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Figure 3: The roof of the prayer hall is dominated by three giant egg shaped domes.

The roof is 33 m high made of a series of small egg shaped cupolas arranged around three central domes, eight for each dome (figure 3). There are eighty two domes crowning the roof of the mosque including the galleries around the courtyard. The largest dome, however, is found in the prayer hall, in front of the mihrab, the focal point of the whole mosque. The outer shell of the dome is 32.8m in diameter and 85 m high (from outside), features which make it the largest of its kind in the world. The dome carries the largest chandelier in the world made of thousands of German Swarovski crystals arranged in 24 carat gold plated stainless steel frame of between 10 meter diameter and 15 meter height and costing over 30-million dirhams [3]. Above the chandelier gypsum friezes of arabesque designs and calligraphic bands incorporating verses from the Quran adorn the interior of the dome.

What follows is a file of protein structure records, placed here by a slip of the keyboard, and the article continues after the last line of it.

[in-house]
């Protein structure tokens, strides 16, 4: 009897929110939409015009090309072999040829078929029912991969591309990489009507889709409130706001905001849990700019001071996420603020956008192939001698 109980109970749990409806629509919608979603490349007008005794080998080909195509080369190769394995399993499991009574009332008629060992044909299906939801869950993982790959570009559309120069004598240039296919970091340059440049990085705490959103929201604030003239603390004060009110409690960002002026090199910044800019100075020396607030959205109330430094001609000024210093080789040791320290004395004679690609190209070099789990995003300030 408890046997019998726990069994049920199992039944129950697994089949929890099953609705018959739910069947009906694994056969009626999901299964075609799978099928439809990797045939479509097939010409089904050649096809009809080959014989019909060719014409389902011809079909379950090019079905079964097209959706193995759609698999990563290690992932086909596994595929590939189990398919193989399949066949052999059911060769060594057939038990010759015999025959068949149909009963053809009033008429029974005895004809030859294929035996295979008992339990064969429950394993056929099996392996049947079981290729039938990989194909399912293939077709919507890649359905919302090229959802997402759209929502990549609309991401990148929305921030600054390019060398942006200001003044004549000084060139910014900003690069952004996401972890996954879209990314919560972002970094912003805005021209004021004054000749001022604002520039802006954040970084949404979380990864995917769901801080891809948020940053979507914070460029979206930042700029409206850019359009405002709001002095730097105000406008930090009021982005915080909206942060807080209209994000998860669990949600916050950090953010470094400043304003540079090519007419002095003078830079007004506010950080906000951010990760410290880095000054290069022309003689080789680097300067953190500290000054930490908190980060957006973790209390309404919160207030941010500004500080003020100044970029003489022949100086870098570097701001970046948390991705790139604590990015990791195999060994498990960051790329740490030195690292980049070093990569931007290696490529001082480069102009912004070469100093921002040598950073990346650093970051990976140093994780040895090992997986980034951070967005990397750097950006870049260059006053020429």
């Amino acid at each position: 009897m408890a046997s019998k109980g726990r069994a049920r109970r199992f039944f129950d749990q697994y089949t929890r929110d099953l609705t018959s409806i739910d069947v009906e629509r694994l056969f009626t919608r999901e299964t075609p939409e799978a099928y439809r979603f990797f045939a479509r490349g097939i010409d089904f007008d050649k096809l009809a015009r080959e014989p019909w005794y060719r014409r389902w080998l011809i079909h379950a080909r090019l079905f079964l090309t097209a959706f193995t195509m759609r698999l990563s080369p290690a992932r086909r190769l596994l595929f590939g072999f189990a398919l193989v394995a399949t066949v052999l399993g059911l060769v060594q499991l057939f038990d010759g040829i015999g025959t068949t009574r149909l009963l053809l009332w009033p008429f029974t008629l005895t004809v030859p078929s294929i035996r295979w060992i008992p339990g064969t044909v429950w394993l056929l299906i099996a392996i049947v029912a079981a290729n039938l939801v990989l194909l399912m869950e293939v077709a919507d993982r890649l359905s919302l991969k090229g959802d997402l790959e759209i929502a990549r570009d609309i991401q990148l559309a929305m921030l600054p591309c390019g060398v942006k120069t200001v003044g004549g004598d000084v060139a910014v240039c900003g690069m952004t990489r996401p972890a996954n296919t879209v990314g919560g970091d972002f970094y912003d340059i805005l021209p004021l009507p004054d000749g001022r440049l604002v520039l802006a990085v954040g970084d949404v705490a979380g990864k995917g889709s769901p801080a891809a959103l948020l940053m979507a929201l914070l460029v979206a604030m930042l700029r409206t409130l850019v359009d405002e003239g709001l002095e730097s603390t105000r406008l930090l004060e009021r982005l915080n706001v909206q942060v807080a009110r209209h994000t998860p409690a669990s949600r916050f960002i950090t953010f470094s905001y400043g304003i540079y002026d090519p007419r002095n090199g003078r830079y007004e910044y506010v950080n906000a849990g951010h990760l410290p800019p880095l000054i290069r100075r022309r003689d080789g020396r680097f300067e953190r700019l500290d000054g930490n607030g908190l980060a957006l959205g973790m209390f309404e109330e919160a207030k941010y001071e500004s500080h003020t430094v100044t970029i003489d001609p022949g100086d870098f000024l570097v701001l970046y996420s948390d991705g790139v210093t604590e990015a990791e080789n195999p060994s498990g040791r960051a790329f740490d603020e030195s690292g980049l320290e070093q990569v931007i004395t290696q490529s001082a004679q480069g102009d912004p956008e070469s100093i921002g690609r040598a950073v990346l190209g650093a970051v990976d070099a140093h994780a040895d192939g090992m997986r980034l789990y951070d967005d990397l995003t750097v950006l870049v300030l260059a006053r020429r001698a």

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Figure 4: The eight pointed star plan of the central space of the prayer hall.